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NHS whistleblowers must be protected

Marilyn Eveleigh
Nurse Adviser and Independent Trainer
East Sussex

What is it about whistleblowing that brings out the extremes - from passion to cynicism - in nurses? Where are you in the spectrum?

There is a passionate call for whistleblowing to be the right and moral obligation of every nurse where they see poor practice, wasted resources, actions not in the patient's best interests, risks to patient safety and other issues that they believe should be reported and exposed. This is often expounded by professional advisers and those in senior and influencing positions who tend to be distant from those working at the patient interface.

Cynicism around whistleblowing is often held by those who are at the bottom or middle of a management hierarchy - and who have experienced or witnessed cases where highlighting poor practice or concerns about professional behaviour have been ignored or have backfired and the status quo remains.

There is always a steady stream of articles, discussion on nurse forums and cases highlighted in the media that keep the subject buoyant in professional circles. It is a hot topic now. The latest whistleblowing catalyst is the Mid Staffordshire Trust independent inquiry where staff knew of the problems but were fearful about raising concerns. This was followed by the Panorama exposure of bullying and humiliation of residents with learning disabilities at Winterbourne View care home that had been reported to, and ignored, by the regulator, the Care Quality Commission (CQC).

It is a revelation to link into the many nursing online forums and debates where both extremes of passion and cynicism are illustrated with real-life stories. It makes uncomfortable reading: nurses disciplined by management for revealing malpractice; nurses who have become ostracised from a team for raising issues - especially where their colleagues may be the subject of the complaint; nurses who feel their reputation and employability have been damaged; and nurses who have left the profession through feeling alienated and disenfranchised for speaking out.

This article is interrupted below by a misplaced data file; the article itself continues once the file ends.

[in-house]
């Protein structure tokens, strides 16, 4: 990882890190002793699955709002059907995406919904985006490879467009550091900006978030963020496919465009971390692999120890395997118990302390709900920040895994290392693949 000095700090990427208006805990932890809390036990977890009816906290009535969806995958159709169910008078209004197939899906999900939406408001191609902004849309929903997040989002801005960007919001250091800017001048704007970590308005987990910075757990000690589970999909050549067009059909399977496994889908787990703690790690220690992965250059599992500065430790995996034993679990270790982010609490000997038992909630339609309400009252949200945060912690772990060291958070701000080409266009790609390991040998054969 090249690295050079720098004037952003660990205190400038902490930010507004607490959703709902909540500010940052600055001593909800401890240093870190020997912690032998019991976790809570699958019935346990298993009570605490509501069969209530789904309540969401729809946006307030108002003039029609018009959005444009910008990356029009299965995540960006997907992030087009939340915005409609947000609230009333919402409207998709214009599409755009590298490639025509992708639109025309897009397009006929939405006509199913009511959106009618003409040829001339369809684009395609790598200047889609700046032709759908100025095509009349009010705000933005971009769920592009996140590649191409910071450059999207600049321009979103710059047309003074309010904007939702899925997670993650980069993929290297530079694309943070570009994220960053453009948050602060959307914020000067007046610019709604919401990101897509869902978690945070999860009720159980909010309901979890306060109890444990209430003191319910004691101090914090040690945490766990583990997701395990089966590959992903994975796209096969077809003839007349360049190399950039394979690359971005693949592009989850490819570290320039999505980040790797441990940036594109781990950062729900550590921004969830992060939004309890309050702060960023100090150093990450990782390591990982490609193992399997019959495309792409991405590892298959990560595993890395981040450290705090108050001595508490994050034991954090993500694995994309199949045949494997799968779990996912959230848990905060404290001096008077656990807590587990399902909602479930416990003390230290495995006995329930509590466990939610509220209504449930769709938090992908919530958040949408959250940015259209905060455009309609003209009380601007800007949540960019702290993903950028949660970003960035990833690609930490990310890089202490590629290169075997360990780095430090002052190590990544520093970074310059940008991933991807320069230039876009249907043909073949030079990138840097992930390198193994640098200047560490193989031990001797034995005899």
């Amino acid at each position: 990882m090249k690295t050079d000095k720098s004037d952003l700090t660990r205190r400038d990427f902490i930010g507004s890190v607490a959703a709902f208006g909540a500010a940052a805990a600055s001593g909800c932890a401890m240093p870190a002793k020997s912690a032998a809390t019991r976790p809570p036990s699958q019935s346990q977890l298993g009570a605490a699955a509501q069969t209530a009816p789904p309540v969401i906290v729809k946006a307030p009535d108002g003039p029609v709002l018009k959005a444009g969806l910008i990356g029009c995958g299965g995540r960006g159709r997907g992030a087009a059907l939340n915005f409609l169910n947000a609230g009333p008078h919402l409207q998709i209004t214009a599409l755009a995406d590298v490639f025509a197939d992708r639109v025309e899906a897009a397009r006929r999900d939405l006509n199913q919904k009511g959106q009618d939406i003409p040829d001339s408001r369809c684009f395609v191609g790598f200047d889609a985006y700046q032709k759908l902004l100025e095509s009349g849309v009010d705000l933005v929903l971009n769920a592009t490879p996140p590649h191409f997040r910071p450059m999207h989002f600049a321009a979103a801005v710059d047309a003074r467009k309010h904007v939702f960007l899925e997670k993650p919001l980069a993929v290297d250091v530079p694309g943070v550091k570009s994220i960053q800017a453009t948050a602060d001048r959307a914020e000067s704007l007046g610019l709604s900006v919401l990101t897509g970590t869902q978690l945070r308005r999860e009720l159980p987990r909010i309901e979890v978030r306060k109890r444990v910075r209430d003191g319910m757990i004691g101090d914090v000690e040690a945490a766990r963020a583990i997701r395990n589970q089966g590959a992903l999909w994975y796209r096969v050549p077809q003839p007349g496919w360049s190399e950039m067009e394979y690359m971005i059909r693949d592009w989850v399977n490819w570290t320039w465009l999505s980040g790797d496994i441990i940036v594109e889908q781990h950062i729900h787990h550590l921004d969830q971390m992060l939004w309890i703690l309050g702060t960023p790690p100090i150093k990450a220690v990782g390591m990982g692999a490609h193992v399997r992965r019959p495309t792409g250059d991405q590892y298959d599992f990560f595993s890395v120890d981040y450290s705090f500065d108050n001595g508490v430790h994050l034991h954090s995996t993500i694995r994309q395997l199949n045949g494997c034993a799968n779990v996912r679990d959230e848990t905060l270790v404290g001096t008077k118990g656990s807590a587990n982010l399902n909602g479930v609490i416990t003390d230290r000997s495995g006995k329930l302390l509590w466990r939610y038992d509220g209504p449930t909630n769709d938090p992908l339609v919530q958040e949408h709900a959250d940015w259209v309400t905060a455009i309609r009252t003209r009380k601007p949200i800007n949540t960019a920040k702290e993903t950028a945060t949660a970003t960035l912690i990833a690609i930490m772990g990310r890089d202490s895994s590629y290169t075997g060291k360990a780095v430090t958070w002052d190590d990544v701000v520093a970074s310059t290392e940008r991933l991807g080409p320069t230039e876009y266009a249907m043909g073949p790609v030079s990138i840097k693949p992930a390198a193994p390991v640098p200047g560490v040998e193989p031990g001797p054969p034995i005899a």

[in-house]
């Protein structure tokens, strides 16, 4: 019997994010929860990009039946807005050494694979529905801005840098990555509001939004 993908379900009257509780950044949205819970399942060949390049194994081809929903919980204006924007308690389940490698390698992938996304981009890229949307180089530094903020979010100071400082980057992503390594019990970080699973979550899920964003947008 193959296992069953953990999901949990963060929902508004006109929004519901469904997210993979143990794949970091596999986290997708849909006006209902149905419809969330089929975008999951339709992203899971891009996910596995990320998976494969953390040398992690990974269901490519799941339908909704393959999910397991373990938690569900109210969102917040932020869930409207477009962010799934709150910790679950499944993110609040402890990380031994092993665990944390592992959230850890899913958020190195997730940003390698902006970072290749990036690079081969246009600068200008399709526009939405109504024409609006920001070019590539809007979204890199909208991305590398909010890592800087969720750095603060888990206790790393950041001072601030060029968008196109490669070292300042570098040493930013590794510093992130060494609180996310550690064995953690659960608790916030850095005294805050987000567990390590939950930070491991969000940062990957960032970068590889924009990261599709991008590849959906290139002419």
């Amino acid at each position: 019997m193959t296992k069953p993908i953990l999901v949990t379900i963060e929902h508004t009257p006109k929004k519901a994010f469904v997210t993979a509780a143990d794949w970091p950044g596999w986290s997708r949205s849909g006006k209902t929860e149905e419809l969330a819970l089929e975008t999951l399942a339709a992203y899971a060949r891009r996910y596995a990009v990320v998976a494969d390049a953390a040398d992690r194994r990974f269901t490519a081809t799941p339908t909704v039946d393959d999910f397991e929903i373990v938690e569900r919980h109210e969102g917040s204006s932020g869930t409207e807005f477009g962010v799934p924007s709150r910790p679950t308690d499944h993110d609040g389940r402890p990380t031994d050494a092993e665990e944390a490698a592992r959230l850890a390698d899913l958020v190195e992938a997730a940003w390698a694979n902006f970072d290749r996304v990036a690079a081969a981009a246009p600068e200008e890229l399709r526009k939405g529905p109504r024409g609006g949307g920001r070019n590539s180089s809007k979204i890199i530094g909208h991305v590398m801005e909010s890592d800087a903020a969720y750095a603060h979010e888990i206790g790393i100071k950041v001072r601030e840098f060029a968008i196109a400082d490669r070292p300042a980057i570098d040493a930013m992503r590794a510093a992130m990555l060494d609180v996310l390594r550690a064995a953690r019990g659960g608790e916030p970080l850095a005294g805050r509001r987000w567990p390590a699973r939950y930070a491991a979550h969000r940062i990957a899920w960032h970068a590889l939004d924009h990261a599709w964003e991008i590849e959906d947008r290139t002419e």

Even those who believe they have done the right thing and change occurred, indicate in most cases that it was hard, prolonged, exposing and often lonely. I have never read of one case that said it was truly easy, or that practice or behaviour were changed for the better, forever. Most thought any success a hard slog, fraught with justifications, reports and uncertainty.

In 2010, the Department of Health report, Speak Up for a Healthy NHS, charged organisations to develop a culture of positively encouraging employees to raise concerns that would protect patients under the care of the NHS. In November the Nursing and Midwifery Council (NMC) stated that 'poor care
must never be tolerated' and issued new guidance that would 'support nurses and midwives to effectively manage risk and empower them to speak out on behalf of the people and families in their care'.1